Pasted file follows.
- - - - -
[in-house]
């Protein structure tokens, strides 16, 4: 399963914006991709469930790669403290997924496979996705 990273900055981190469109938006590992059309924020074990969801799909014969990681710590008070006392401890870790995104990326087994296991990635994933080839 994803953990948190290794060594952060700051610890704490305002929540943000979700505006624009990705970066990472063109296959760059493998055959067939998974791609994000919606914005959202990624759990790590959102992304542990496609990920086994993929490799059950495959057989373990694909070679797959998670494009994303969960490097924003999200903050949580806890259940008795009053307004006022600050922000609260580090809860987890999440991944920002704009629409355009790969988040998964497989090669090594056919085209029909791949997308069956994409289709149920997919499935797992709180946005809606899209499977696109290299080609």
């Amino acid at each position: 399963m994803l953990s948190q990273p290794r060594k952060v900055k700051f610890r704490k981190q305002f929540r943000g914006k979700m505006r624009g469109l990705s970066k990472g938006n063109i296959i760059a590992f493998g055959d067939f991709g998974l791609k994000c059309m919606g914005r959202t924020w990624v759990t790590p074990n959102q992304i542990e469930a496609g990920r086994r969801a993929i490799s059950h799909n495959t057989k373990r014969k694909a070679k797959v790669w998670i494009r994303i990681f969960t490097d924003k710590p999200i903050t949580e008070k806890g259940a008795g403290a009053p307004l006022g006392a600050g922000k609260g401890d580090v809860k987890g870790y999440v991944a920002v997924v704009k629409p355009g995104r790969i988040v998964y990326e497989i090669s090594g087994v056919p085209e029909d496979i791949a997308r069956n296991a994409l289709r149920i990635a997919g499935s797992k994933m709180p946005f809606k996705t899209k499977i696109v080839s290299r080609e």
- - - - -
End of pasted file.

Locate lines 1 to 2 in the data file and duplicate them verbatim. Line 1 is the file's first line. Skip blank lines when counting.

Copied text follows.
[in-house]
């Protein structure tokens, strides 16, 4: 399963914006991709469930790669403290997924496979996705 990273900055981190469109938006590992059309924020074990969801799909014969990681710590008070006392401890870790995104990326087994296991990635994933080839 994803953990948190290794060594952060700051610890704490305002929540943000979700505006624009990705970066990472063109296959760059493998055959067939998974791609994000919606914005959202990624759990790590959102992304542990496609990920086994993929490799059950495959057989373990694909070679797959998670494009994303969960490097924003999200903050949580806890259940008795009053307004006022600050922000609260580090809860987890999440991944920002704009629409355009790969988040998964497989090669090594056919085209029909791949997308069956994409289709149920997919499935797992709180946005809606899209499977696109290299080609």